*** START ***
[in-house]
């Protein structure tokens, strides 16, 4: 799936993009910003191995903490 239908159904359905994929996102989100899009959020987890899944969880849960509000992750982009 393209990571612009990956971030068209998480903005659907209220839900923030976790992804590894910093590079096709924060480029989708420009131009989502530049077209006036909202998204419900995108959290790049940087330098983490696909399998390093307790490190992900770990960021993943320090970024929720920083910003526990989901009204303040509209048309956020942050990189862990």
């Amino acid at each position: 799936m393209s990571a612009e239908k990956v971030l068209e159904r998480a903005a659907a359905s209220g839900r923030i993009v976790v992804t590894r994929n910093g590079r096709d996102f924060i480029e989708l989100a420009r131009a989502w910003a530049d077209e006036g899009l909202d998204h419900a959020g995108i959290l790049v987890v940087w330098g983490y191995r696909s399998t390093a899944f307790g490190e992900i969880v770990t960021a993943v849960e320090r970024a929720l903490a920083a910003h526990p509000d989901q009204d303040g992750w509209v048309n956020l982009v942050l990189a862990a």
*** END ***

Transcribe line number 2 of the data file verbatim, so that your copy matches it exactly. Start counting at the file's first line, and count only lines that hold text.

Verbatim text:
């Protein structure tokens, strides 16, 4: 799936993009910003191995903490 239908159904359905994929996102989100899009959020987890899944969880849960509000992750982009 393209990571612009990956971030068209998480903005659907209220839900923030976790992804590894910093590079096709924060480029989708420009131009989502530049077209006036909202998204419900995108959290790049940087330098983490696909399998390093307790490190992900770990960021993943320090970024929720920083910003526990989901009204303040509209048309956020942050990189862990």